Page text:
At the hospital, the doctor and nurses told us he had passed out in the x-ray machine and that the emergency-staff had virtually climbed into the machine (I think it was some kind of biggish PET-scanner-like thing) to hook him up to fluids and stuff. Only problem was that when they had managed to stop one internal bleeding, another one started. They couldn't give him any "blood-thickeners" as is the normal procedure in cases like this because of his recent stroke. The autopsy later, showed multiple massive internal bleedings in the heart and lung-areas. His body had simply given up at that point, and nothing the medics did could have stopped it - his internal organs had become like sieves. Modern science can't fix things late that.
After this I took the mother home to my and my girlfriend's, Kristina, appartment where she lived with us for a few days. She felt she couldn't go back home quite yet, she didn't want to be alone in their big appartment for a while. Both me and her stayed home from work for a few days. Interestingly enough, the day after my father died, they called from her work to ask her if she could come back again soon as they were low on staff... I won't say what I thought about her boss at that moment... My own boss were however quite understanding.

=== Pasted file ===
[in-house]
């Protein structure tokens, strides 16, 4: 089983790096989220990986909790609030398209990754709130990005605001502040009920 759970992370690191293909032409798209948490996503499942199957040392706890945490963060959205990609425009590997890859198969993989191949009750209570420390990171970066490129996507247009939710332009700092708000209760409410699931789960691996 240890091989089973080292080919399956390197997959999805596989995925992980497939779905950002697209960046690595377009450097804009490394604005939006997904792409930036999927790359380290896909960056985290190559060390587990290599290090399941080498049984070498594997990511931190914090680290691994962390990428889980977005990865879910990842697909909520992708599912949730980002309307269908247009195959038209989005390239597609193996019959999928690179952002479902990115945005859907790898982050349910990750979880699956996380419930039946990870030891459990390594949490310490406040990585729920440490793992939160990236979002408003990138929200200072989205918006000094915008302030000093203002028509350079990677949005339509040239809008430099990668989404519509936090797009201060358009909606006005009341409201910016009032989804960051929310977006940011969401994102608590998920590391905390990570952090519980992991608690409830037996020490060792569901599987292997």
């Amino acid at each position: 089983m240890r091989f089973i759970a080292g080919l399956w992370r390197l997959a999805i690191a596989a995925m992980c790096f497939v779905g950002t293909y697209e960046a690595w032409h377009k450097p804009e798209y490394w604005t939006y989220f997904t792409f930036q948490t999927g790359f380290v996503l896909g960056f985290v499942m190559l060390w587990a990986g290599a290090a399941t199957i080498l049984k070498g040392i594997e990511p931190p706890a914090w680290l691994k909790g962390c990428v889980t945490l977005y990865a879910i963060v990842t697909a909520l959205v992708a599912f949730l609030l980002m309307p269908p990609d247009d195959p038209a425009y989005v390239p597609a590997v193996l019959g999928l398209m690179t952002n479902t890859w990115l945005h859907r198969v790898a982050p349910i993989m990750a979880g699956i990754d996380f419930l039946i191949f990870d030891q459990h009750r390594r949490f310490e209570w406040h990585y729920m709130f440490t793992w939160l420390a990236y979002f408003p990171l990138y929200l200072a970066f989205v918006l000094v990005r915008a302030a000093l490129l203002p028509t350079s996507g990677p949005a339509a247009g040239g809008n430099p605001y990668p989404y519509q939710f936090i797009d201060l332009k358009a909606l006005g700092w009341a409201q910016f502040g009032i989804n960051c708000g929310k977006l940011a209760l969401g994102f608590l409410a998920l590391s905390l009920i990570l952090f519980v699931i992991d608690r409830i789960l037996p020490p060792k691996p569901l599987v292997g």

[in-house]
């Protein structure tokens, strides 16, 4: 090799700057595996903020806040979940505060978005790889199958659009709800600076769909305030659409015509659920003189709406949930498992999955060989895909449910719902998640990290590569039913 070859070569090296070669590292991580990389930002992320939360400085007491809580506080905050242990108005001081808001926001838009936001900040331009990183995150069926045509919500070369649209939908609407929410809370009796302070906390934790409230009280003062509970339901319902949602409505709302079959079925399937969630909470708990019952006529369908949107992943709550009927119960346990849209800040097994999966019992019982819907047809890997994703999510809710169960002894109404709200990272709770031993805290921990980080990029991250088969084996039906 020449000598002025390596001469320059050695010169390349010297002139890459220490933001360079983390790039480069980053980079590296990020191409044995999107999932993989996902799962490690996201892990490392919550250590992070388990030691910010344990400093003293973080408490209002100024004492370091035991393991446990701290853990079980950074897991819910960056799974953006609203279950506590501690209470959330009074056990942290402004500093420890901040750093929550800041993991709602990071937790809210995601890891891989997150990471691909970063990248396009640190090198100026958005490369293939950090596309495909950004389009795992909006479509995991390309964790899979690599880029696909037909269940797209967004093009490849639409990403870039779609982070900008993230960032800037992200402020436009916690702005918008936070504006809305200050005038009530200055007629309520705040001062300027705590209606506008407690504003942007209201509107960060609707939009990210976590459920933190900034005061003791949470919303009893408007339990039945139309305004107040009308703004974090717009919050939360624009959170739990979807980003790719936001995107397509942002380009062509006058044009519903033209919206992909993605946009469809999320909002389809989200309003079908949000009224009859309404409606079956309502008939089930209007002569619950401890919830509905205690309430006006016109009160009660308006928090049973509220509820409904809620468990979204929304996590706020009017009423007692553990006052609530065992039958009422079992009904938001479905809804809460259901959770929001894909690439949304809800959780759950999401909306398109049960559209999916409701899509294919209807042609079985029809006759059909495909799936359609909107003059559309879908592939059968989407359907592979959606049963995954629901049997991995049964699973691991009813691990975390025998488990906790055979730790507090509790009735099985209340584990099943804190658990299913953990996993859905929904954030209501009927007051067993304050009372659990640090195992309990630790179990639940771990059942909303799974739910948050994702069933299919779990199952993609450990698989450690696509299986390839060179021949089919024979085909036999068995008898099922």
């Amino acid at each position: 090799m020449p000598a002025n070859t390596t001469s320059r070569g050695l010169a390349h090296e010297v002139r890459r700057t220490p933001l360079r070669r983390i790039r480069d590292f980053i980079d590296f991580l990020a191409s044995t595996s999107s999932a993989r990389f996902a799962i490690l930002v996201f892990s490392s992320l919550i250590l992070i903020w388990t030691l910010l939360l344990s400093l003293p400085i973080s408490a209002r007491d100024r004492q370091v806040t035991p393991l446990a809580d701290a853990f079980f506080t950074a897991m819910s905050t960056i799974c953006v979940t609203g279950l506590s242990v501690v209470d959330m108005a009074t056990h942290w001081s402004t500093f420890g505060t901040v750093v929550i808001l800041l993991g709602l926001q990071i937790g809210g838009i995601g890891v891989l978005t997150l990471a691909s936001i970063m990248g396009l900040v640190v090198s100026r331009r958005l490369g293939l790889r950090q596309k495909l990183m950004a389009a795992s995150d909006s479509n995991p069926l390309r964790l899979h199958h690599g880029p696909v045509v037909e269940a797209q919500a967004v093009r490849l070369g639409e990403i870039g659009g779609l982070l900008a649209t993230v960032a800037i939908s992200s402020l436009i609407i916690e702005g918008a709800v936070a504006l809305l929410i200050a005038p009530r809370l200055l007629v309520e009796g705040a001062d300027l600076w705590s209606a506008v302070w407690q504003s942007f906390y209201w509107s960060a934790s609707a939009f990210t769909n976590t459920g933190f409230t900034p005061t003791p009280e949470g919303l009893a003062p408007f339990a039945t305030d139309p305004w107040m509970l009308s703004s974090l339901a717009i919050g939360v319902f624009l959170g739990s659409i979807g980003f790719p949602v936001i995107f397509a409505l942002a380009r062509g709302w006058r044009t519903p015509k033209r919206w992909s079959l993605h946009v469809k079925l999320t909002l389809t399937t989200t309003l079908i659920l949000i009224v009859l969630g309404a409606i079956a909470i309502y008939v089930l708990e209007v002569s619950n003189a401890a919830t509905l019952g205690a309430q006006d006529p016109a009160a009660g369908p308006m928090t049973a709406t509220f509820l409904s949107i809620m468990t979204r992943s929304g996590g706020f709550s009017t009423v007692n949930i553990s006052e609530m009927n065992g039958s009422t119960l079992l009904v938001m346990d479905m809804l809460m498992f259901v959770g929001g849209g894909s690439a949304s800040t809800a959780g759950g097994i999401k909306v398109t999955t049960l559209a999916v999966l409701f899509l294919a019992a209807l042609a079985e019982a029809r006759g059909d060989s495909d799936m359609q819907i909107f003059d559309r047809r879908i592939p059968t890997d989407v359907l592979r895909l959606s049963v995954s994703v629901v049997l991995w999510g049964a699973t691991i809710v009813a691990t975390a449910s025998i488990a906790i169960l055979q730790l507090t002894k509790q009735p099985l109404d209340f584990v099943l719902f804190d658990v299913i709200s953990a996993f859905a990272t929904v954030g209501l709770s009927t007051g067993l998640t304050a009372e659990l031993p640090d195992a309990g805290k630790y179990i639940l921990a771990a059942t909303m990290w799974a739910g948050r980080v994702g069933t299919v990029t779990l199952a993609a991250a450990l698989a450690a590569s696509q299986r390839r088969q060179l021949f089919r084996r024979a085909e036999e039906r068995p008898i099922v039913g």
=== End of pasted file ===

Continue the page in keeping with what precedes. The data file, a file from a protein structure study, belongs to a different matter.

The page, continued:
3. Starting the burial procedure
Soon enough we started talking about what we were going to do about the burial, we had no particular plans at that point, except that my father had told my mother that he wanted to be cremated. This was specific. He had also said that he wanted to be burried next to his brother, who had passed away a few years earlier in some curious and relatively rare form of leukaemia. Why so many not-so-old people (fifty-something) from that particular village in Serbia, has a tendency to die so much is a disturbing fact in itself, but I will not digress...
My family are greek-orthodox romanians (the family is from an area quite close to the Romanian border in north-east Serbia) for the better part. My father was baptised in the local Uniate church in the little village of Marcovat, literally where the roads end. His brother was baptised in the local greek-orthodox church in the same village.